There have been some remarkable developments in the effort to halt the spread of Covid-19 in the last few days. It is clear that we must be extremely vigilant. That same vigilance must extend to how we treat its knock-on effects.
There are effectively two competing priorities at the moment; the first is to stop the spread of the virus, and the second is to stop the economy from tanking.
Clearly, the focus at this time must be on the health situation. But how we react once it is under control will have far-reaching consequences.
The economic impacts are already being felt, particularly by smaller companies that have fewer means to survive as demand has abruptly dropped off and supply chains are disrupted. Global economic growth this year is already expected to be as slow as in 2009. My biggest concern is how markets and decision-makers will react to a stuttering economy, and what that will mean for efforts to protect the climate.
Let me explain my thinking. I have said before that an economic recession - whatever the cause - could massively stall efforts to develop clean and sustainable economies. This is because we need to massively invest in new technologies in order to get us on to a course that will keep our emissions to safe levels. And whilst it is clear that investing in environmental protection is not just good business, creating jobs and new industries, fragile markets are conservative. And conservative decision-making means more oil, more coal, more of the same old polluting modes of production.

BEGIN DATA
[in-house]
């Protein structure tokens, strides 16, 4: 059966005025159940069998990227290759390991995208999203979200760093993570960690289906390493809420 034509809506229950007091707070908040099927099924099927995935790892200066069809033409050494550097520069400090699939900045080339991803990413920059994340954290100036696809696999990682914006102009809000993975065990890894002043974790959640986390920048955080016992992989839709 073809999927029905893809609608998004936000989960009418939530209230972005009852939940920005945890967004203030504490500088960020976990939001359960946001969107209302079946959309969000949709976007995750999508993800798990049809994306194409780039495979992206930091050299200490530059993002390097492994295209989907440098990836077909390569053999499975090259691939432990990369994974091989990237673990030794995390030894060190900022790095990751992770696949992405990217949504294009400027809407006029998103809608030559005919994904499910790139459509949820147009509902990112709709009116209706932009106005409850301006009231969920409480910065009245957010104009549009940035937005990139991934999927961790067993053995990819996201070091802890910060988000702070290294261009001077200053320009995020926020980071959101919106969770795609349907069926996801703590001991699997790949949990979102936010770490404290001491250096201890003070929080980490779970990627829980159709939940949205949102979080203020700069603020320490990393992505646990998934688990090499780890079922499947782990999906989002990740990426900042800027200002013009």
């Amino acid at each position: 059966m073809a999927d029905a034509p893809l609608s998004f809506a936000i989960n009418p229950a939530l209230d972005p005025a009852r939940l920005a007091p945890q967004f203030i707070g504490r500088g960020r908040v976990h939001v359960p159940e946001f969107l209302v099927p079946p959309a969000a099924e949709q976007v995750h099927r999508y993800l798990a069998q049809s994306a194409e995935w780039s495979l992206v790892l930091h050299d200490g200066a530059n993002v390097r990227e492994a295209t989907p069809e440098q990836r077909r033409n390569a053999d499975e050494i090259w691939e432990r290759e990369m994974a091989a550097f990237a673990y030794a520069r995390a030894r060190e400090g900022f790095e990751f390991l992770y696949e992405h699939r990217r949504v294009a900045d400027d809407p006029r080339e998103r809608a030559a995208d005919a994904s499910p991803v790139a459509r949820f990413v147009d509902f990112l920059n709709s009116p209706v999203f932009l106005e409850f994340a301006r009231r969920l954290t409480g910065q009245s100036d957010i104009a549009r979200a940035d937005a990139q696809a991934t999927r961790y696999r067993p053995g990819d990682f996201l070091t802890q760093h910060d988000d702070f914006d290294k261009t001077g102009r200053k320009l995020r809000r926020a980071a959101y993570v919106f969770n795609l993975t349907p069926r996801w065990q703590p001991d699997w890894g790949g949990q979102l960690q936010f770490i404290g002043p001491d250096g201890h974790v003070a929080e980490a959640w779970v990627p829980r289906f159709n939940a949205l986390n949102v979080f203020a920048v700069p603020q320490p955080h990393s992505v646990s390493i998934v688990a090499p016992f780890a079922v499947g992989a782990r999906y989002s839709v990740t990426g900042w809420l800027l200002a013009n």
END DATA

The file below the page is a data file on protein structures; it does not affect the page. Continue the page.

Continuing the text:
We saw this in the last global recession and - whilst a coronavirus-induced downturn will perhaps be easier to rebound from than the sub-prime crisis as the challenge is external and not endemic to the system as a whole - power-brokers will be less likely to take risks with regard to policy and investment decisions.
We didn’t have time for that in 2009, and we certainly don’t have time for it now.
The climate situation is so dire that it goes without saying that it will always remain as the long-term priority. But we know that as jobs are lost, families suffer and companies go under, we will put our heads down and look for the quickest fixes, ignoring the truth that is just beyond our immediate horizon; that this time we can’t afford to respond that way
So this is a plea to all those with the power to make a difference; when we get a handle on this crisis, our efforts to support people and the economy must go hand in hand with tackling the climate crisis, stimulating investment in the clean, efficient and profitable industries and infrastructure that will power our tomorrow.
It’s useless to get the global economy back on its feet if in doing so we lock ourselves into an even bigger crisis from which we can no longer step back from.
So, after the coronavirus, let's not go back to normal, let’s go toward better.